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Obama’s other trade cover-up?

For months, President Obama has been accused of hiding from the public and members of Congress crucial details of the Pacific Rim trade deal he’s seeking. But now evidence has emerged that the administration is suppressing information that’s at least as important – on how previous trade agreements and policies have performed for the economies of America’s individual states.

Much of politics is local, as the late Congressional Democratic leader Tip O’Neill used to say. That’s why lawmakers evaluating Obama’s trade agenda, plus his request for fast track negotiating authority, have prized information on trade’s impact on the states they represent. As a result, state-level data has dominated the trade-related economic materials distributed by the administration and its business allies.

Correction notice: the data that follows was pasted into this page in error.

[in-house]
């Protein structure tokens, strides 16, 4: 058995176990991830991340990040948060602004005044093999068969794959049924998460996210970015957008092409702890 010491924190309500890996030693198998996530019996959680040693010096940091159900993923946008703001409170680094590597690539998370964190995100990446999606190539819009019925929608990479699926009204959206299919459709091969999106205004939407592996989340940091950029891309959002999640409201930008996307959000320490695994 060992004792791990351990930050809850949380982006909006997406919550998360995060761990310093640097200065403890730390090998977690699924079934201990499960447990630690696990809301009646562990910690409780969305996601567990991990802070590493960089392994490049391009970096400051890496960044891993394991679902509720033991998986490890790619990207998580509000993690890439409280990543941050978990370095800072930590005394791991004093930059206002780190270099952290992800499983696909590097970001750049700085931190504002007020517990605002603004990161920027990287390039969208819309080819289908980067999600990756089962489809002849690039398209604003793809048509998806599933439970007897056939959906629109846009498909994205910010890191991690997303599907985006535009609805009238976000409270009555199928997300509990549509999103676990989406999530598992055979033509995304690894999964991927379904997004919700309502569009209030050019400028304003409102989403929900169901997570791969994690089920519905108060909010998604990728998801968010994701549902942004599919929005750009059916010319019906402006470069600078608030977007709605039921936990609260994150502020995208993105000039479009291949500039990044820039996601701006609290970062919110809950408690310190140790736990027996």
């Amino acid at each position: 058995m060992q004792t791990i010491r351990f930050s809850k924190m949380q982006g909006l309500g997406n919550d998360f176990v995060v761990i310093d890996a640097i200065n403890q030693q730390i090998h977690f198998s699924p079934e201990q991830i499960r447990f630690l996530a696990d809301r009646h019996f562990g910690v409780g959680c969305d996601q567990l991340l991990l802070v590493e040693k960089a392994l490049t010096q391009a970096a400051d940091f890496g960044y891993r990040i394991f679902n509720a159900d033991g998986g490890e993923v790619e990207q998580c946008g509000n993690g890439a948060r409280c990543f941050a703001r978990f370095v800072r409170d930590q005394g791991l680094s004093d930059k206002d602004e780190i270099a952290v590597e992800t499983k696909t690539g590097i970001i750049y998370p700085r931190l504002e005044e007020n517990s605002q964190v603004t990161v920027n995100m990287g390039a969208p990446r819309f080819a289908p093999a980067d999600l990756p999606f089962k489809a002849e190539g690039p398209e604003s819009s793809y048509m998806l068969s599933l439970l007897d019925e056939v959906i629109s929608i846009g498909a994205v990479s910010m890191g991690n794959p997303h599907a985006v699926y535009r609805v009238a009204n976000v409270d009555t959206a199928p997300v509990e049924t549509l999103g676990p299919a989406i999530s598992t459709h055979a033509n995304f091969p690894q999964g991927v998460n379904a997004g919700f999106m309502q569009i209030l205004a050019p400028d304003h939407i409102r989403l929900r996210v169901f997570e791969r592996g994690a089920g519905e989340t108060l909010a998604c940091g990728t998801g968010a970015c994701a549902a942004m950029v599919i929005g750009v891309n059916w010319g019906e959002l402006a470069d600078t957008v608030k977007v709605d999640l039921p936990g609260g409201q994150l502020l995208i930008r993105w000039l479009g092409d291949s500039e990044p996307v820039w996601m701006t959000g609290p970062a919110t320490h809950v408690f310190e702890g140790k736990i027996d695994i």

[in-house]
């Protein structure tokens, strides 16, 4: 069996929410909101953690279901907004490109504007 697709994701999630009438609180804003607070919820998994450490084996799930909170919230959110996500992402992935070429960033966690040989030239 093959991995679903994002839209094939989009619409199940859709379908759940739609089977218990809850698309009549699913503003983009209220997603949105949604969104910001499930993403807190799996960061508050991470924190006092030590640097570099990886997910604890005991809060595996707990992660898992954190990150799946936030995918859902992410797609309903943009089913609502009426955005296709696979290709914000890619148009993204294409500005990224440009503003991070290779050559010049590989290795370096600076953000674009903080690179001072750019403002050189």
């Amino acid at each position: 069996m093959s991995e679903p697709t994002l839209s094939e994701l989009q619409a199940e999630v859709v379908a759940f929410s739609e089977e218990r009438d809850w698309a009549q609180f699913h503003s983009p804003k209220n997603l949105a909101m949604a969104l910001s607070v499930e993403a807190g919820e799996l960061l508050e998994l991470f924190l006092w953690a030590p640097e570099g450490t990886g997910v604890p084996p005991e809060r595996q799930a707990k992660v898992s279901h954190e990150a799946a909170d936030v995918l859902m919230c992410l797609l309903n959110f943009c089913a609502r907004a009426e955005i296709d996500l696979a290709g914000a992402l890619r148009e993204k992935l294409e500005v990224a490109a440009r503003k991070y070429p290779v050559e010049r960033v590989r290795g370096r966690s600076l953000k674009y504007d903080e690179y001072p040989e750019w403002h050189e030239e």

{mosads}Most prominently, earlier this year the Commerce Department issued with great fanfare a report showing that 26 states achieved record exports in 2014, and that eight more generated increased overseas sales last year. According to Secretary Penny Pritzker, “Exports are critical to economic growth and job creation in communities across the country.,” As a result, she emphasized, “Now is the time for Congress to pass bipartisan trade promotion legislation, so we can enact new trade agreements with high standards that uphold our values and protect our national security.”